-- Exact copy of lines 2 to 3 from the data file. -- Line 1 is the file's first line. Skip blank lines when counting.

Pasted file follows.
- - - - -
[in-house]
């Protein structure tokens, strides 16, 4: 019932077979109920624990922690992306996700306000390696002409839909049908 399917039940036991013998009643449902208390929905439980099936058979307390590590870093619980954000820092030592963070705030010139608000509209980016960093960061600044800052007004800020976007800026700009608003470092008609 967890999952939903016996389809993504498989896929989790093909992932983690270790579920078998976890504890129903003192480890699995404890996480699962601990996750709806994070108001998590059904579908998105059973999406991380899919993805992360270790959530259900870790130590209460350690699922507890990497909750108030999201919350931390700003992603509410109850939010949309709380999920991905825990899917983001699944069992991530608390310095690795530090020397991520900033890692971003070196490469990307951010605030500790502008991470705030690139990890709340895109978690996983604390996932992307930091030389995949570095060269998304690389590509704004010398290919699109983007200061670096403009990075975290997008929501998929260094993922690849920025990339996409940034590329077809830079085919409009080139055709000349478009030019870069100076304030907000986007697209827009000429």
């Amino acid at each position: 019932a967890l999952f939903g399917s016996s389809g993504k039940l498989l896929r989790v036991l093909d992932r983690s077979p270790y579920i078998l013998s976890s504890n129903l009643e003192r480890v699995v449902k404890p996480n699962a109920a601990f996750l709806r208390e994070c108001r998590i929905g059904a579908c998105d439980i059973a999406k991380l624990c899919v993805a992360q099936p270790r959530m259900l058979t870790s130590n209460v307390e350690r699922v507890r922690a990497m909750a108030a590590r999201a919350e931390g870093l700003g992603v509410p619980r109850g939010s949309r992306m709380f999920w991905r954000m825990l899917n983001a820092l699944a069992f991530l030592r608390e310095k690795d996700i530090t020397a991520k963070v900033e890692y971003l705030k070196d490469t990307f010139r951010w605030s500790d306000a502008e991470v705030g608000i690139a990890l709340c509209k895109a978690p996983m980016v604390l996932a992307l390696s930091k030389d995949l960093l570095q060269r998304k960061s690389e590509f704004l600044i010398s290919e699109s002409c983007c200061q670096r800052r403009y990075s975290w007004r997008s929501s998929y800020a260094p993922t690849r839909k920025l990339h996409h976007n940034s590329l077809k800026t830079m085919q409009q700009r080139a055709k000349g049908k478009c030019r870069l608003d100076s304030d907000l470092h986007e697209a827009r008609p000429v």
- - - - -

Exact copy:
């Protein structure tokens, strides 16, 4: 019932077979109920624990922690992306996700306000390696002409839909049908 399917039940036991013998009643449902208390929905439980099936058979307390590590870093619980954000820092030592963070705030010139608000509209980016960093960061600044800052007004800020976007800026700009608003470092008609 967890999952939903016996389809993504498989896929989790093909992932983690270790579920078998976890504890129903003192480890699995404890996480699962601990996750709806994070108001998590059904579908998105059973999406991380899919993805992360270790959530259900870790130590209460350690699922507890990497909750108030999201919350931390700003992603509410109850939010949309709380999920991905825990899917983001699944069992991530608390310095690795530090020397991520900033890692971003070196490469990307951010605030500790502008991470705030690139990890709340895109978690996983604390996932992307930091030389995949570095060269998304690389590509704004010398290919699109983007200061670096403009990075975290997008929501998929260094993922690849920025990339996409940034590329077809830079085919409009080139055709000349478009030019870069100076304030907000986007697209827009000429």
């Amino acid at each position: 019932a967890l999952f939903g399917s016996s389809g993504k039940l498989l896929r989790v036991l093909d992932r983690s077979p270790y579920i078998l013998s976890s504890n129903l009643e003192r480890v699995v449902k404890p996480n699962a109920a601990f996750l709806r208390e994070c108001r998590i929905g059904a579908c998105d439980i059973a999406k991380l624990c899919v993805a992360q099936p270790r959530m259900l058979t870790s130590n209460v307390e350690r699922v507890r922690a990497m909750a108030a590590r999201a919350e931390g870093l700003g992603v509410p619980r109850g939010s949309r992306m709380f999920w991905r954000m825990l899917n983001a820092l699944a069992f991530l030592r608390e310095k690795d996700i530090t020397a991520k963070v900033e890692y971003l705030k070196d490469t990307f010139r951010w605030s500790d306000a502008e991470v705030g608000i690139a990890l709340c509209k895109a978690p996983m980016v604390l996932a992307l390696s930091k030389d995949l960093l570095q060269r998304k960061s690389e590509f704004l600044i010398s290919e699109s002409c983007c200061q670096r800052r403009y990075s975290w007004r997008s929501s998929y800020a260094p993922t690849r839909k920025l990339h996409h976007n940034s590329l077809k800026t830079m085919q409009q700009r080139a055709k000349g049908k478009c030019r870069l608003d100076s304030d907000l470092h986007e697209a827009r008609p000429v």